Children wait in their beds half sleeping, half dreaming of satsumas and chocolate coins, (well, now I’m dreaming). Cutting through the darkness, expected to come for nothing less than to fulfil our deepest desires and for a mince pie, sherry and carrot for the reindeer. Did you too get fed this story as a child or were your parents brave enough to tell you the truth? That there is no Christmas unless we make it happen for ourselves. We can blame others this year that they’ve ‘cancelled Christmas’ but no-one cancels it unless we do it to ourselves. So, it’s up to us to be witnesses to the light in the darkest of times. It’s our task again this year to bring to birth the Christ child, the true light that was and is coming into the world.
But all we have is this darkness to work with. The darkness I’m told is an absence of light. Is that all? I must disagree to say into the void that the darkness is so much more. A place of beginning. Of expectation. Of Potential. Of Dreams unborn. Of Waiting. Of Depth. A place to hold the despair into which we cry our tears of mourning and of sorrow for that which pulls at our hearts and leaves us with that gut wrenching emptiness as if there will be no dawning at the end of this long winter night. (Call it 2020 if you like) And into this: Wilderness, exhausted, a voice cries out. One small voice. When we are at our darkest and deepest moments of despair. When we too want to shout into the darkness – and by the way the darkness can take it all, whatever it is we need to shout. When we name our fears, our despairs, our sorrows and expectations, our disappointments and unrealised dreams – when we let the darkness have them all; then we can begin to make it through. We need to go through the pain of being in the darkness to bring to birth the christ.
Advent is not only a time for waiting, but also for preparation. Our task in preparation is creating the space to allow the Christ to come to birth. Among you stands one whom you do not yet know says John the Baptist to those who follow him out into the darkness, into the wilderness, searching for something that will bring healing in a time of desperate pain. This is where it begins. The slow bringing to birth begins in the darkness, in brokenness. John the Baptist points the way to Christ, just as little Saint Nick the boy bishop of Myra did in the 4th century. The darkness is where it begins with the small moments that bring in the light. A moment spent on a doorstep offering a card, a moment on a video singing a song alone that becomes a choir of joy for others. Small moments of beauty and the time taken to stand and watch what unfolds yes, even in the darkness, especially in the darkness. Small moments of time offered, given for others, moments of love and even gifts given in the spirit of St. Nicolas. As we prepare to remember a moment in time, the birth of the baby, the real moment, the birth of the Christ was the moment Mary said her yes and opened her heart to the possibility of what seemed impossible. The idea of God away in the heavens and unreachable would instead come close. Perhaps that’s why John the Baptist points to the crowd and says one among you. There is one among you whom you do not know who embodies the christ and for us too, there can be one among us. It can be each of us, unknown to ourselves this advent, each one of us, if our hearts are open to the possibility of small moments of transformation. Then comes born to us the Christ-mas in the reconciliation of all things.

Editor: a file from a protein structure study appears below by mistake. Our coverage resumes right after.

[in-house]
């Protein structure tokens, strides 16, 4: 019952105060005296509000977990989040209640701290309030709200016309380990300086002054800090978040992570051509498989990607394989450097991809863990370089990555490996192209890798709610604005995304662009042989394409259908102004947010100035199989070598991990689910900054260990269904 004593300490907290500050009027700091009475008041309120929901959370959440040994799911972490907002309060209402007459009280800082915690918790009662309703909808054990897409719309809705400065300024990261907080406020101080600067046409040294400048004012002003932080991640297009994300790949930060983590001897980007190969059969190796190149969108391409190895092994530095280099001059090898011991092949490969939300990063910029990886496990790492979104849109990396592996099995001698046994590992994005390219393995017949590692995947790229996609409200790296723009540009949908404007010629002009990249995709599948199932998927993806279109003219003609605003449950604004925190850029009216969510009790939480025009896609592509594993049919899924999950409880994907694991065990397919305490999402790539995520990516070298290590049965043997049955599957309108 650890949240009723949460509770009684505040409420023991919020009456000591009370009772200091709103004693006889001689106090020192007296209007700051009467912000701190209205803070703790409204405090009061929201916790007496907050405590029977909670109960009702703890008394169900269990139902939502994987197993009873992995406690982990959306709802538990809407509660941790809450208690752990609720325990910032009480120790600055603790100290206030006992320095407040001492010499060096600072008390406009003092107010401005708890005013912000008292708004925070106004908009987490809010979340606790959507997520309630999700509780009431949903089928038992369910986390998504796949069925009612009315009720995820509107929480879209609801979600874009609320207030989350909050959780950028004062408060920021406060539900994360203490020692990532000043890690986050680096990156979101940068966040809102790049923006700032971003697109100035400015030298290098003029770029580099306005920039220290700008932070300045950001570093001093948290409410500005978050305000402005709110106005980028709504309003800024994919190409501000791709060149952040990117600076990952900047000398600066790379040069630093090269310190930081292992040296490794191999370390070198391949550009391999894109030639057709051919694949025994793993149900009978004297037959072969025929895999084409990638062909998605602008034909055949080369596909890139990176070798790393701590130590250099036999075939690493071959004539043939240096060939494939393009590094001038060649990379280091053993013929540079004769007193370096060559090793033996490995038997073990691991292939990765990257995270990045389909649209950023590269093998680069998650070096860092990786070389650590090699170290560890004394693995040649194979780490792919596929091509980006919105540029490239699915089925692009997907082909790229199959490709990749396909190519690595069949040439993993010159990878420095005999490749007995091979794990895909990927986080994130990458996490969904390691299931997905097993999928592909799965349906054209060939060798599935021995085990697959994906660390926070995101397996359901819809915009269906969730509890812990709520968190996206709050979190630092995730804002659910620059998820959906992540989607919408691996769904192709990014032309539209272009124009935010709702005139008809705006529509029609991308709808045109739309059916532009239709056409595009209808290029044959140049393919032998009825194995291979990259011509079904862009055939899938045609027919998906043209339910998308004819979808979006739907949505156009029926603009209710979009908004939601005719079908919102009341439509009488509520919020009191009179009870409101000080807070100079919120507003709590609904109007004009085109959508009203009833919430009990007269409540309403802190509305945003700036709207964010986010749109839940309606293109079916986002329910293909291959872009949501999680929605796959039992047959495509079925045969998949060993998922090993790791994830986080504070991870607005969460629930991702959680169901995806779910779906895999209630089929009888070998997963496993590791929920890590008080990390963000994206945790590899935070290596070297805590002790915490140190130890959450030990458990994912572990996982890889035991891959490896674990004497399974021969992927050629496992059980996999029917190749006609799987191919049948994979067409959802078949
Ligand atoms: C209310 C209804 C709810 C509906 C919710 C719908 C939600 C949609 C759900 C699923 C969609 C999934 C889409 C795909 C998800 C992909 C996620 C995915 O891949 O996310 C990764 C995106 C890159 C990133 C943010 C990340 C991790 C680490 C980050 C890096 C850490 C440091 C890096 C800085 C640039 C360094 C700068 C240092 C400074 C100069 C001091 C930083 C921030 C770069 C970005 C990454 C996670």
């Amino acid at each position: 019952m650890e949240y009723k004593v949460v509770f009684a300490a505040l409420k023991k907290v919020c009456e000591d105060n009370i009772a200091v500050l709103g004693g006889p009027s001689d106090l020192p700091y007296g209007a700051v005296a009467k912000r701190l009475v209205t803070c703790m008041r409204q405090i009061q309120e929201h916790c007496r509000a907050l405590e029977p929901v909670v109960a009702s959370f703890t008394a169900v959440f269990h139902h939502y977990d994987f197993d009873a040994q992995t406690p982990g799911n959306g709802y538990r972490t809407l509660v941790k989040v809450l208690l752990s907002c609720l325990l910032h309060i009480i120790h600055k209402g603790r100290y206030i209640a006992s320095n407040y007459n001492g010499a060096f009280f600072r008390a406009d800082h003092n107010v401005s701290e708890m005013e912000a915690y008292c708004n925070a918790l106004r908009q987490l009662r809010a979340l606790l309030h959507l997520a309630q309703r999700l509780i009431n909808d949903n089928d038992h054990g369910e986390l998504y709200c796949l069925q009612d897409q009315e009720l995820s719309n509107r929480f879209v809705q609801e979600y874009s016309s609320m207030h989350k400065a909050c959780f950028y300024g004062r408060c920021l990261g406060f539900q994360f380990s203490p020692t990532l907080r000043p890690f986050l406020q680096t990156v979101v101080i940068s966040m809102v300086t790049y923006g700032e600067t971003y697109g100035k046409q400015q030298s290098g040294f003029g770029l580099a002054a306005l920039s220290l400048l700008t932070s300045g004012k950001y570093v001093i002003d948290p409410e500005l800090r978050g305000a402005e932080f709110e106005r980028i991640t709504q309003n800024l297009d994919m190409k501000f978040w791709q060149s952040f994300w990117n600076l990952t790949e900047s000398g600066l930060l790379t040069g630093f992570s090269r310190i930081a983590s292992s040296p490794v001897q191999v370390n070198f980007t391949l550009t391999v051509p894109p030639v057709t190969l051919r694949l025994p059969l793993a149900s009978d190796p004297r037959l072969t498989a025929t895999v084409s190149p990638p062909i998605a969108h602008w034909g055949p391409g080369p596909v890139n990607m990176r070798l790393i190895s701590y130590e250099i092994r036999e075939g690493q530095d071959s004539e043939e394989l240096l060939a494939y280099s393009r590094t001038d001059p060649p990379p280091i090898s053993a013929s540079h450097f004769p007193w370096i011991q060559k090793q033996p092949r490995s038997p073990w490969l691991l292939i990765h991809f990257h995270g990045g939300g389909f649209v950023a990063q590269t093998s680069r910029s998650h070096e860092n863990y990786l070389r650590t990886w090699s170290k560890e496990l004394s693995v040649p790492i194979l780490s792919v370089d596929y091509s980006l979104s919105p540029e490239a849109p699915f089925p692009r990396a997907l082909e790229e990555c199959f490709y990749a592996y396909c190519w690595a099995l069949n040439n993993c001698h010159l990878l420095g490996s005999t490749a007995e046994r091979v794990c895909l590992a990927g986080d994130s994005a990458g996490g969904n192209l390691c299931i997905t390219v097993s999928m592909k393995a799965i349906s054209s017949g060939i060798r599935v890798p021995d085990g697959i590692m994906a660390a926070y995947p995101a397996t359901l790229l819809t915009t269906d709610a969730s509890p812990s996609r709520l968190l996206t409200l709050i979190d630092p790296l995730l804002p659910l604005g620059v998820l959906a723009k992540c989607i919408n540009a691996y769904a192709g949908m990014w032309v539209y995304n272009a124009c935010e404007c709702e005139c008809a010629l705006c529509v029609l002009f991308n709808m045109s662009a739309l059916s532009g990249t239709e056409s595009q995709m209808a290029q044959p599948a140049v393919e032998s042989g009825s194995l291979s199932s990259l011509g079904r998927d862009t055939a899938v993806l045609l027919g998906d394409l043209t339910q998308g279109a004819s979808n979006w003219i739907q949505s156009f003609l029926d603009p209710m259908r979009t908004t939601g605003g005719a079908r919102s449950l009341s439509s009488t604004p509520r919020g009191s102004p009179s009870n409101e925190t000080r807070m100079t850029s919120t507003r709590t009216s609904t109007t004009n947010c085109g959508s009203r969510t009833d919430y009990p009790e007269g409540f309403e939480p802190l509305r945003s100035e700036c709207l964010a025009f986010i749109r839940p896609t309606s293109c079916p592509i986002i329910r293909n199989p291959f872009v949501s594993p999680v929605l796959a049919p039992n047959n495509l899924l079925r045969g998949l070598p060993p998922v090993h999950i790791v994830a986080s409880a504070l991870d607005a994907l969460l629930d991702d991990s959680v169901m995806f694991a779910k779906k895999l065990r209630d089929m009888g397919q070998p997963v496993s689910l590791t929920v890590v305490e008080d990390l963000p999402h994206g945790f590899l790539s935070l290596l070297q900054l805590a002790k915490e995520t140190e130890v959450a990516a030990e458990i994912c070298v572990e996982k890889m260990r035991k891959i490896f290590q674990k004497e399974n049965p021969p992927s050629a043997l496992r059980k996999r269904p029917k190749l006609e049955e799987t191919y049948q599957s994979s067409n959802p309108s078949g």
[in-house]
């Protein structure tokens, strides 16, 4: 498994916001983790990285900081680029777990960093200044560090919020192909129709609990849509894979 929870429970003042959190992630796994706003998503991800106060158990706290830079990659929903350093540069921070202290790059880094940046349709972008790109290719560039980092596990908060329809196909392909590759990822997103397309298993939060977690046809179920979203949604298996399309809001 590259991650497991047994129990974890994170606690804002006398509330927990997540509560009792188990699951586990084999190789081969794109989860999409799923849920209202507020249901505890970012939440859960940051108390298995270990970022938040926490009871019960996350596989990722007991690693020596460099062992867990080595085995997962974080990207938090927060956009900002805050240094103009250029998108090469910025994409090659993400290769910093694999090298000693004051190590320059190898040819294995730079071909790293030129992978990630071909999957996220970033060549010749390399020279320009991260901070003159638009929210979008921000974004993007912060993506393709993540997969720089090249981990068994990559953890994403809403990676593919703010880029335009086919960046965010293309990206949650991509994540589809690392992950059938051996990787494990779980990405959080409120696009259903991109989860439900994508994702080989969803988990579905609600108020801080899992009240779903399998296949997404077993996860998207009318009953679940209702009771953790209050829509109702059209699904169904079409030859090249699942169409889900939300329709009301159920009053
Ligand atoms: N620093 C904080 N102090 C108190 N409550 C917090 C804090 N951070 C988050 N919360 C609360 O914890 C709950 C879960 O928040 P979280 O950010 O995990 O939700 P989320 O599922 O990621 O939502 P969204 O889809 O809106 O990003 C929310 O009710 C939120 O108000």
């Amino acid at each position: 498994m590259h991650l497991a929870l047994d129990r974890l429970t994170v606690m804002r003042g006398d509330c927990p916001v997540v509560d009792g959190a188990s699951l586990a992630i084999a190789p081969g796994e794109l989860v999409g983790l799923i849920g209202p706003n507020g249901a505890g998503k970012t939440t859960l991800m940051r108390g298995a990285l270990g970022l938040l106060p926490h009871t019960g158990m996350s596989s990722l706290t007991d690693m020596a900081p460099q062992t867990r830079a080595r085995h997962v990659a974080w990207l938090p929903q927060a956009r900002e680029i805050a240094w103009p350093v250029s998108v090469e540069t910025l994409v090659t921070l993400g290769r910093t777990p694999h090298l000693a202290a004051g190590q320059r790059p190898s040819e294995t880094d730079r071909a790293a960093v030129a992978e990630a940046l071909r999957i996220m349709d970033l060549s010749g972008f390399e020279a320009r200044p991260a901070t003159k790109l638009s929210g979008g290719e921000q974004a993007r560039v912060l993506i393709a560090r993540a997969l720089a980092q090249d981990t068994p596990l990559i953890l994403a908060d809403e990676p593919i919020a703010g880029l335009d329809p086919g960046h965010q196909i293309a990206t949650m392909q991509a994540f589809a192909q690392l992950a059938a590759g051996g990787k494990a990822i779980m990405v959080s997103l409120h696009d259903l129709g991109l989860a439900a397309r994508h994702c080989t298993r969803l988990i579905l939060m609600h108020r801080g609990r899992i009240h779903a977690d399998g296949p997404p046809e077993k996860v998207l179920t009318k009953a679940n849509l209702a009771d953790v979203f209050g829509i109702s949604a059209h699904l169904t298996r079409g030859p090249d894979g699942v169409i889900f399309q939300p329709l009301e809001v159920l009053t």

I wonder what our expectations might be this advent as we begin our journey towards the celebration of the birth of Jesus once again this year? I suspect we will have rather conflicting expectations not least because of the ongoing pandemic, the last stand of the British Empire, aka Brexit. The rather sad image of a man clinging desperately on to power that has already slipped from his grasp and the economic doom being forecast as countless people loose jobs and income due to the failure of businesses built on consumerism that some thought would never end. Then there is the uncertainty over the latest COVID regulations designed to keep us safe but destined to confuse the vast majority at the same time. I misread the text of Mark where it says: ‘Beware, keep awake.’ I heard, ‘Beware, keep apart.’ How these messages filter into our minds. There is a marked difference between the healthy watchfulness that Mark commends and a mistrustful fear of the other. Our Gospel reading for this first Sunday in Advent begins, not at the beginning, but at the beginning of the end. We’ll return to the first chapter of Mark next week. As Advent starts though, we are reminded of the end game. “in those days, the sun will be darkened, and the moon will not give its light, and the stars will be falling from heaven, and the powers in the heavens will be shaken.” So what’s going on? It seems to me quite apt for the state we’re in and far from the cautiously expectant preparations we might all be engaged in as December comes quietly upon us. For every beginning there is an ending and so forth. It seems to me we are engaged in a struggle for the very soul of our nation, the world even. The apocalyptic nature of Mark 13 was meant to be dramatic, to call people to be ‘awake’, to take note of the lessons of nature, the trees must lose their leaves before the new are grown. Jesus’ words preparing those who wish to reconstruct the old order into the new will not fall away. New wine needs new wine skins. A new order needs a new model. Out of death comes new life. It makes sense as we struggle at the dark end of 2020 politically, socially, morally and economically. You can’t tweak capitalism into being ecological, or into caring for the poorest in society or into a truly representative democracy where the voices of all are listened to, and truly heard. Mark is alluding to nothing less than the highest structures of power in history coming to their knees. Expectations for Christmas stockings have just risen into the full burlesque. From [insert random easily forgotten present] to a complete transformation of everything. The dominant order of the day falls but the words of Jesus do not pass away! And we begin to ask a more urgent question like: How can I live? How can I live in this new world where everything I have known is now different, difficult or subject to regulation. How can I live? Is the right question for Advent, because there is on offer a bigger vision in the words of the bible the Kingdom of God, in the words of the liberation movements, true justice. In musical terms it’s the Cantus Firmus, the song of the earth, the fixed melody which undergirds all that lives and loves and breathes. We can choose to sing in harmony, or not. The Cantus Firmus was used by Dietrich Bonhoeffer as a metaphor of the love of God, that which gives the underlying rhythm to the very stuff of life and out of which a child is born, a son is given and he will be called wonderful, Emanuel God is with us and the government will be upon his shoulders et cetera. As we begin our adaptation, reconcilliation in the birth pains of all creation this Advent, the call is to sing the new song, to dream the new dream and to celebrate the gifts and promises for all in the light that is to come, the Christ Child, in the crafting of new beginnings.